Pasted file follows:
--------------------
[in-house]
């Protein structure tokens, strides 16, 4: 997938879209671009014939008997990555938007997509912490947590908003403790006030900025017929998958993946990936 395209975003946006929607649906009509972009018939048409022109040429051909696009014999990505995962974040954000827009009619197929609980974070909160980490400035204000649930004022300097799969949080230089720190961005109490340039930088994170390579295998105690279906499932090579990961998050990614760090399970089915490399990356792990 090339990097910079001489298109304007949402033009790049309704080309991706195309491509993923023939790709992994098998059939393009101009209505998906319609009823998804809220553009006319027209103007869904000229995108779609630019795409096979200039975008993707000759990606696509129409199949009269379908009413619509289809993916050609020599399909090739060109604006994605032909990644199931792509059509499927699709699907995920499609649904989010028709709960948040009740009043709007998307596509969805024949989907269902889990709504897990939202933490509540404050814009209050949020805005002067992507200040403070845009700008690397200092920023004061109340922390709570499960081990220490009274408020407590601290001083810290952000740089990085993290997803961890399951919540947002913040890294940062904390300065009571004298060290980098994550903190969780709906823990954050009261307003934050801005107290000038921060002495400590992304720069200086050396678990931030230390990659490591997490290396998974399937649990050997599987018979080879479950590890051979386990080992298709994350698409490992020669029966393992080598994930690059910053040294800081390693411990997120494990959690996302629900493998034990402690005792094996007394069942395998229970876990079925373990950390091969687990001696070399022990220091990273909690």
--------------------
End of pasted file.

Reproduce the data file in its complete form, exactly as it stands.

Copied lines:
[in-house]
């Protein structure tokens, strides 16, 4: 997938879209671009014939008997990555938007997509912490947590908003403790006030900025017929998958993946990936 395209975003946006929607649906009509972009018939048409022109040429051909696009014999990505995962974040954000827009009619197929609980974070909160980490400035204000649930004022300097799969949080230089720190961005109490340039930088994170390579295998105690279906499932090579990961998050990614760090399970089915490399990356792990 090339990097910079001489298109304007949402033009790049309704080309991706195309491509993923023939790709992994098998059939393009101009209505998906319609009823998804809220553009006319027209103007869904000229995108779609630019795409096979200039975008993707000759990606696509129409199949009269379908009413619509289809993916050609020599399909090739060109604006994605032909990644199931792509059509499927699709699907995920499609649904989010028709709960948040009740009043709007998307596509969805024949989907269902889990709504897990939202933490509540404050814009209050949020805005002067992507200040403070845009700008690397200092920023004061109340922390709570499960081990220490009274408020407590601290001083810290952000740089990085993290997803961890399951919540947002913040890294940062904390300065009571004298060290980098994550903190969780709906823990954050009261307003934050801005107290000038921060002495400590992304720069200086050396678990931030230390990659490591997490290396998974399937649990050997599987018979080879479950590890051979386990080992298709994350698409490992020669029966393992080598994930690059910053040294800081390693411990997120494990959690996302629900493998034990402690005792094996007394069942395998229970876990079925373990950390091969687990001696070399022990220091990273909690």